We suspect that the immediate increase in incident intestinal perforations observed since February 2020 may be an externality of delayed treatment for mild typhoid fever because of changes in healthcare-seeking behavior, healthcare quality, or both during the initial COVID-19 pandemic outbreak. However, COVID-19 investigations to date indicate that COVID-19 can affect various organs, including the gastrointestinal tract; hence, the possibility of SARS-CoV-2 having a direct effect on the risk for perforations cannot be ruled out at this stage and warrants further research.
As of Oct 19, 2021, a total of 42,898 COVID-19 cases and 958 COVID-19–related deaths had been reported in Madagascar (7). Well before the first 3 cases of COVID-19 were reported in-country on March 20, 2020, media coverage of the global pandemic was substantial (8,9). Like the rest of the international community, Madagascar watched with collective anxiety and apprehension as the novel coronavirus outbreak unfolded. Although the surge of reported perforation cases predates regional lockdowns, which were first imposed in July 2020 (10), we cannot rule out ad hoc closures of healthcare centers affecting the community’s ability to seek regular care in addition to the unknowns of potential social stigma that raises barriers to the already low levels of healthcare-seeking observed during nonpandemic conditions in the community (11,12).
Before future in-depth qualitative research can provide a comprehensive picture of healthcare in Madagascar during the COVID-19 pandemic, SETA screening records may provide the first hint at a disruption of individual healthcare-seeking behavior as shown by a reduction in the number of overall patient hospital visitations beginning in January 2020 (Figure, panel B). SETA records all patients who visit any of the sentinel health centers for any concern and screens those patients for study eligibility; consequently, SETA screening numbers can be understood as a proxy for hospital visitation numbers.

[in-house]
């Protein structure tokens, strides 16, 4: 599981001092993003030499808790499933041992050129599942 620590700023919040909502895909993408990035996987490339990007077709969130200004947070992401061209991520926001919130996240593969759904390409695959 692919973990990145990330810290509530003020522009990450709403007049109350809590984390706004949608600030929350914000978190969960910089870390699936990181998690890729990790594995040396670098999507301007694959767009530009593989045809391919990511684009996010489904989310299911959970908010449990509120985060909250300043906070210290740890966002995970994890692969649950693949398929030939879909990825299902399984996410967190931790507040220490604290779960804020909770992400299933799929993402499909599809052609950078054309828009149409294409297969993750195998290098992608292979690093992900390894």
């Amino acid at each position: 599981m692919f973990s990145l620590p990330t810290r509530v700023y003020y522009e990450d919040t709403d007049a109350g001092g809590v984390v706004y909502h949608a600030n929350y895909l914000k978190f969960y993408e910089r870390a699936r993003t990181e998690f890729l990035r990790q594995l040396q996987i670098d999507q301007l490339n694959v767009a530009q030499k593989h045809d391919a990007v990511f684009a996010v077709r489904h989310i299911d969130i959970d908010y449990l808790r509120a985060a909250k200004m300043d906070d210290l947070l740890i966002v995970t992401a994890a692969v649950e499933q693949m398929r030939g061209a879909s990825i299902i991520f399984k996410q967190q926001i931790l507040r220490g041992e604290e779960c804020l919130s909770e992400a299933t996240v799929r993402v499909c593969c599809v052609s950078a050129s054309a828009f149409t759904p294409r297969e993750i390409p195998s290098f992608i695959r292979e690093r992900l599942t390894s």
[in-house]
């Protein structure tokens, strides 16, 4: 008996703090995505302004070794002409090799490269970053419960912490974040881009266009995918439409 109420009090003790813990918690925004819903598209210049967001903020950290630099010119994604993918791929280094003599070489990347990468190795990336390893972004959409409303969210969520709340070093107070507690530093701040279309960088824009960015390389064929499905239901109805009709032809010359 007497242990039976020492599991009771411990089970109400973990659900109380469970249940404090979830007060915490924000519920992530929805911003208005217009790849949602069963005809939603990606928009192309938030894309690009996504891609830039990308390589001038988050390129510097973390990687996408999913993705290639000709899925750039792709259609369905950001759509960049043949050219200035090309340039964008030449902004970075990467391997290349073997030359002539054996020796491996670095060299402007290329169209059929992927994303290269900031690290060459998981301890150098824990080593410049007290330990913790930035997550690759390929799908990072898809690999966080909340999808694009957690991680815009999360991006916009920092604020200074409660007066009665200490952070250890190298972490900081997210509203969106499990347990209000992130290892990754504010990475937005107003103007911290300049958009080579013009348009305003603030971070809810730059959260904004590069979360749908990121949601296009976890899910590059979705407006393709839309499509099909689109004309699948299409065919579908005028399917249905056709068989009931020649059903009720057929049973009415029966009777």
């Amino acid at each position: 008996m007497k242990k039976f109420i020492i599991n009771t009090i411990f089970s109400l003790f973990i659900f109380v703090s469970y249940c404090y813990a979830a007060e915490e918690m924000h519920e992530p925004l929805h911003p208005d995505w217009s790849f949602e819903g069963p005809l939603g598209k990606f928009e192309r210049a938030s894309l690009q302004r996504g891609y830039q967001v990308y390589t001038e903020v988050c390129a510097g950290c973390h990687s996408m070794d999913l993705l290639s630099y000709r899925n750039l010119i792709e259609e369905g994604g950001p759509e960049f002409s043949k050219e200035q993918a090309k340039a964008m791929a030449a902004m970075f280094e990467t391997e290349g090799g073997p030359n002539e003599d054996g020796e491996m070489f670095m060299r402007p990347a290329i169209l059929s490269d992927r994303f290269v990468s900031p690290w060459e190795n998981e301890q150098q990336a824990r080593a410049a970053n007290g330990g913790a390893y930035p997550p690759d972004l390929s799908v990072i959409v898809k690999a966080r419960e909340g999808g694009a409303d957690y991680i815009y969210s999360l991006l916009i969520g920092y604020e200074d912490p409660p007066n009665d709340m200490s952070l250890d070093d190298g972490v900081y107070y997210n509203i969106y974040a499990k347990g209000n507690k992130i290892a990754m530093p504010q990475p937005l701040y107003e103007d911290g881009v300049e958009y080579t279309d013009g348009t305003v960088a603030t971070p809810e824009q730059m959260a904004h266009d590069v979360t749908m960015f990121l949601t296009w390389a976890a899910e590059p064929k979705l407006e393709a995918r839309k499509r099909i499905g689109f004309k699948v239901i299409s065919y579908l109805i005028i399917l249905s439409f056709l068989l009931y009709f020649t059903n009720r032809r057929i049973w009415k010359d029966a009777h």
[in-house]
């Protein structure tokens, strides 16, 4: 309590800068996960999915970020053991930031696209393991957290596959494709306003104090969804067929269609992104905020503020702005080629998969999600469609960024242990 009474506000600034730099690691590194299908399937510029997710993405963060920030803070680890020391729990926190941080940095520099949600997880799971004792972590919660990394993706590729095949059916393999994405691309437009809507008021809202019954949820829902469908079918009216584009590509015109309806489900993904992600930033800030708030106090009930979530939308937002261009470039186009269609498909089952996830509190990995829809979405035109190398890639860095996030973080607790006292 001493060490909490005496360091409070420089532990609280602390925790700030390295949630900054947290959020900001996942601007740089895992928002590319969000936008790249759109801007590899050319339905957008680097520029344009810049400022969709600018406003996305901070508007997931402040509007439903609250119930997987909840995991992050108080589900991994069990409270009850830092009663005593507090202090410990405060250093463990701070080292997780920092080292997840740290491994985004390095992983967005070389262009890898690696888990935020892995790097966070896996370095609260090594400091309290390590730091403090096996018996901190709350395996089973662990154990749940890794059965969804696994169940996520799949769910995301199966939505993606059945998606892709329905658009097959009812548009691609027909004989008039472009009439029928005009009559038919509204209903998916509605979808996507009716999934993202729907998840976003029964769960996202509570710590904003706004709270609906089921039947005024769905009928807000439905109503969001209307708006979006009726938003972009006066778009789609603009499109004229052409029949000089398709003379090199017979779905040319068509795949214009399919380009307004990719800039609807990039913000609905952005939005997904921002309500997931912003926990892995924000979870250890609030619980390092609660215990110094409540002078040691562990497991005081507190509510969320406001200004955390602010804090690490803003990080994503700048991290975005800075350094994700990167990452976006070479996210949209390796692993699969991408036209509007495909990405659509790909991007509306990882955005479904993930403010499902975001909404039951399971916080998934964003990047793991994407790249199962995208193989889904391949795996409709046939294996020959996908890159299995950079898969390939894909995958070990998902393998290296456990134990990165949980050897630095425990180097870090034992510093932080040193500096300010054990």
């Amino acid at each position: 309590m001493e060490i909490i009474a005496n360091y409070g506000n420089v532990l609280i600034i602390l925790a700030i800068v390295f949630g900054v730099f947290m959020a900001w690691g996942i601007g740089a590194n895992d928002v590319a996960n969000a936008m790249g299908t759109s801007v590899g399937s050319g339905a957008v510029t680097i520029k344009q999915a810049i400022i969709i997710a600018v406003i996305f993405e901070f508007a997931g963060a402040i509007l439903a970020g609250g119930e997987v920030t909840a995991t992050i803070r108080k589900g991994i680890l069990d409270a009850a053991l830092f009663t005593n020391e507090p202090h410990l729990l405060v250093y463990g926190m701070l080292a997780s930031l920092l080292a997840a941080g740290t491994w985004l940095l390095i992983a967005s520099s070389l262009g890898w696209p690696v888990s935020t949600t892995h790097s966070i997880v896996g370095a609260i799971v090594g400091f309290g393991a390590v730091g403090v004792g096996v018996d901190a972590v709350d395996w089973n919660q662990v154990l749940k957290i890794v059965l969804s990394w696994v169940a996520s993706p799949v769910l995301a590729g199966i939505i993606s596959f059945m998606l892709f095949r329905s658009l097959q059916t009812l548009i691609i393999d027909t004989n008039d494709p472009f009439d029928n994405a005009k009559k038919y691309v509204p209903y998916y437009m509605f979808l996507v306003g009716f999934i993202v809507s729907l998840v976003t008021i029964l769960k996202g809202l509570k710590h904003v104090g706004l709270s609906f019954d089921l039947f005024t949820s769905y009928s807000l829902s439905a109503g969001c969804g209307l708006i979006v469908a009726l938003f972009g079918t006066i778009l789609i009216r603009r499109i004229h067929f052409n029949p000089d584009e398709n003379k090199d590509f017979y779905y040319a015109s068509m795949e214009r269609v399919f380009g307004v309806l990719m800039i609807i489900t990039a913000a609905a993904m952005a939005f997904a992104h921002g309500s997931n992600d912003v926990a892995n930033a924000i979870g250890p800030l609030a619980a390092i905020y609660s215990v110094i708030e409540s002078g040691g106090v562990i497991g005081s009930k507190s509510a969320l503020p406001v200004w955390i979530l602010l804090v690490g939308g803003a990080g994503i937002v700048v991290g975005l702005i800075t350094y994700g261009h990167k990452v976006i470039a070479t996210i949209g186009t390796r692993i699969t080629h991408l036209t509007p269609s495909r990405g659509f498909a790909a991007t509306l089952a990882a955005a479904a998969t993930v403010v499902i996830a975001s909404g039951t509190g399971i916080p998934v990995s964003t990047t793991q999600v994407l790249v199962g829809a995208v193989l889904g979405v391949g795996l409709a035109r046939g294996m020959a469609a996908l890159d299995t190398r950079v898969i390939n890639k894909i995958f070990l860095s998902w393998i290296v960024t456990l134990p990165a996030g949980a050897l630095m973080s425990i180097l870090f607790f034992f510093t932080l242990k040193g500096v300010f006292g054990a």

The COVID-19 pandemic is likely having broad impacts on other preventable diseases in an already struggling healthcare system; widespread availability of COVID-19 vaccines in Madagascar is expected only in 2023 (13). The observed increase in illness and deaths from treatable diseases and disruption of routine primary care should not be neglected (14,15). Although the SETA program has only investigated intestinal perforations in the capital city, delayed healthcare-seeking might be an even larger problem in more remote areas of the country. The public health community must remain vigilant about maintaining routine healthcare services and ensuring that healthcare facilities are safe and usable. In particular, public trust in the healthcare system amidst the pandemic is essential for encouraging persons with potentially life-threatening conditions to seek healthcare.
Ms. Jeon is Project Manager in the Department of Medicine at the University of Cambridge and Senior Program Administrator at the International Vaccine Institute. Her research interests include disease surveillance for bacterial and viral infections. Ms. Jeon is currently working on her PhD investigating field site analysis of invasive Salmonellosis in sub-Saharan Africa.
Dr. Marks is the Deputy Director General at the International Vaccine Institute, Principal Research Associate at the Department of Medicine, University of Cambridge and holds an appointment at the University of Antananarivo. His research interest includes vaccine-preventable diseases epidemiology and vaccine impact assessments.
The SETA Program is funded by the Bill and Melinda Gates Foundation (grant no. OPP1127988).
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FigureCite This Article
Original Publication Date: November 08, 2021
1These authors contributed equally to this article.
Table of Contents – Volume 27, Number 12—December 2021
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Florian Marks, International Vaccine Institute, SNU Research Park, 1 Gwanak-ro, Gwanak-gu, Seoul 08826, South Korea